Though Wellman often goes into great detail in explaining his examples, it's been my experience that new attorneys to the field cannot help but benefit from such complete treatments.

In this way, Wellman leads by example both in relation to his gentility and his prowess.
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on July 22, 1997
This is a book of a famous attorney who lived from the late 1800's to the l940's. His book is a description of his many court appearances and the value of cross-examination to discover truth and fraud. It is a must read for anyone who anticipates being on the witness stand, especially expert witinesses. It has great humor, but more importantly, describes the time proven methods of cross examination to bring out the truth. It demystifies the process and gives a human side to a mostly misunderstood and mistrusted activity. It also shows why cross examination is so very important. As a physician, I have been on witness hot-seats many times in cases brought against others. I would have given most any thing for the knowledge in this book. A must-read for anybody anticipating ever being a witness! --John Ellis, M
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on September 5, 2013
For some reason, this book is considered a classic. In law school, it was assigned reading in our Evidence class, even though it has very little to do with the law of evidence and even though it offers almost no instruction on examining witnesses. It is basically a collection of very old "war stories" from a lawyer practicing in a bygone age. No one does cross-examination this way anymore and I'm not even sure some of the things related would be allowed or advisable in a modern courtroom.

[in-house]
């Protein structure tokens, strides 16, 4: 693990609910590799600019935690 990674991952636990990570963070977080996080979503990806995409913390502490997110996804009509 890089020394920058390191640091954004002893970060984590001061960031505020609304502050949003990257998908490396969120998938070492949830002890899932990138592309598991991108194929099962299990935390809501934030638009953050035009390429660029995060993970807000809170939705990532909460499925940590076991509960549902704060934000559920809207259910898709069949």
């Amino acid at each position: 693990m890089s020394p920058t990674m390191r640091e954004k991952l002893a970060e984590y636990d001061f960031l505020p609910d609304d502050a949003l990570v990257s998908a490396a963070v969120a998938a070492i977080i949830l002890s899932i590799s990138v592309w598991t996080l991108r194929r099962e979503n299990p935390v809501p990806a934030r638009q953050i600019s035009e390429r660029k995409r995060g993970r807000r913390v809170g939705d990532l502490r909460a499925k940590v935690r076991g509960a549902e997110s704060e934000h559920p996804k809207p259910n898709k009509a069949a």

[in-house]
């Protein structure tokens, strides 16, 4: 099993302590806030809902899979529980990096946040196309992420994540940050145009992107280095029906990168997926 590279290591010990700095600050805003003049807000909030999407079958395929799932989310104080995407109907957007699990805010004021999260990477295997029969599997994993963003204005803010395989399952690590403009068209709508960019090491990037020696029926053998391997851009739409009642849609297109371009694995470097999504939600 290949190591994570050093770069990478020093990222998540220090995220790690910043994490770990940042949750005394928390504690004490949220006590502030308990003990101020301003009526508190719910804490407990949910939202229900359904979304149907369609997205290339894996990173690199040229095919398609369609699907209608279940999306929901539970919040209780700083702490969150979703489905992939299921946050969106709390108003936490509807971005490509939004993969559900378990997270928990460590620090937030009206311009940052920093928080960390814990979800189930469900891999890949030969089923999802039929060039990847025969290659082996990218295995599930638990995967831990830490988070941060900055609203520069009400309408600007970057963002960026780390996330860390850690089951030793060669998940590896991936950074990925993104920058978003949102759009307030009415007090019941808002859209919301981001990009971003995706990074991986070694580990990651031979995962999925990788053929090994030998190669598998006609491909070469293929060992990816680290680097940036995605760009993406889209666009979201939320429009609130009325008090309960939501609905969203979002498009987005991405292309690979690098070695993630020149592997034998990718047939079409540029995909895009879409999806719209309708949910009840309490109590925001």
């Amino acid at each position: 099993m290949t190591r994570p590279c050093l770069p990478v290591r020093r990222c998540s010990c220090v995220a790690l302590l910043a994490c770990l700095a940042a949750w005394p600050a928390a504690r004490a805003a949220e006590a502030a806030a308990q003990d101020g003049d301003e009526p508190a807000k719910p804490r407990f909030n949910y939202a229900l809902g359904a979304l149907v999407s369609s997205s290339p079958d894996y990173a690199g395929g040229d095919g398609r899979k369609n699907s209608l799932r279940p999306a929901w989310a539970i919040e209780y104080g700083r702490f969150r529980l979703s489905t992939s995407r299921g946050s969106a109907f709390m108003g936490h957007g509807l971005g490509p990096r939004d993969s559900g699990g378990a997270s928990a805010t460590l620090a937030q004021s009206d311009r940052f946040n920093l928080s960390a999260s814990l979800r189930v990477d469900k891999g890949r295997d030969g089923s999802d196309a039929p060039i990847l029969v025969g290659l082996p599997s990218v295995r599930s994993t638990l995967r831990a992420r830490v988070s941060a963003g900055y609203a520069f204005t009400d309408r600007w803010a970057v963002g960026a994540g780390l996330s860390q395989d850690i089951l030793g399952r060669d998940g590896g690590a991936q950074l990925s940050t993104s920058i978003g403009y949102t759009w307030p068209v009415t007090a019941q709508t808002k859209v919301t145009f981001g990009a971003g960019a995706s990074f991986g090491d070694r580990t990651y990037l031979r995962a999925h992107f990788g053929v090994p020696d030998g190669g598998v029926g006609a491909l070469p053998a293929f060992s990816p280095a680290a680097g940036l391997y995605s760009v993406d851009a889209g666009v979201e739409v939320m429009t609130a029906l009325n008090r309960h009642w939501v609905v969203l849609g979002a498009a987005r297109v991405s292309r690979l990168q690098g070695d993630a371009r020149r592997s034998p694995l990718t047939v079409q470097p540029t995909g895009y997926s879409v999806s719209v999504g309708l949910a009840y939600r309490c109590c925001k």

Anyone wanting a real understanding of the best ways to examine witnesses would be advised to get MacCarthy on Cross-Examination (MacCarthy, Terence F.) and Examining Witnesses (Tigar, Michael E.). MacCarthy's book is a very quick read and has a wealth of information that the experienced reader can put into immediate practice in the courtroom.

If you are a law student and your professor made you buy this, consider trying to take your class from someone outside the ivory tower who actually tries cases for a living.

On the other hand, if you're just looking for a little history and old-fashioned stories about how cross-examination was conducted "back in the day," you should buy this book.
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on May 18, 2003
If you are a trial lawyer, or if you find trials and legal dramas interesting, you should read this book. It is definitely among the best law-related books every published, and its quality has not diminished in the almost 100 years since its initial publication. It is simply great to read the cross-examinations by these great trial lawyers.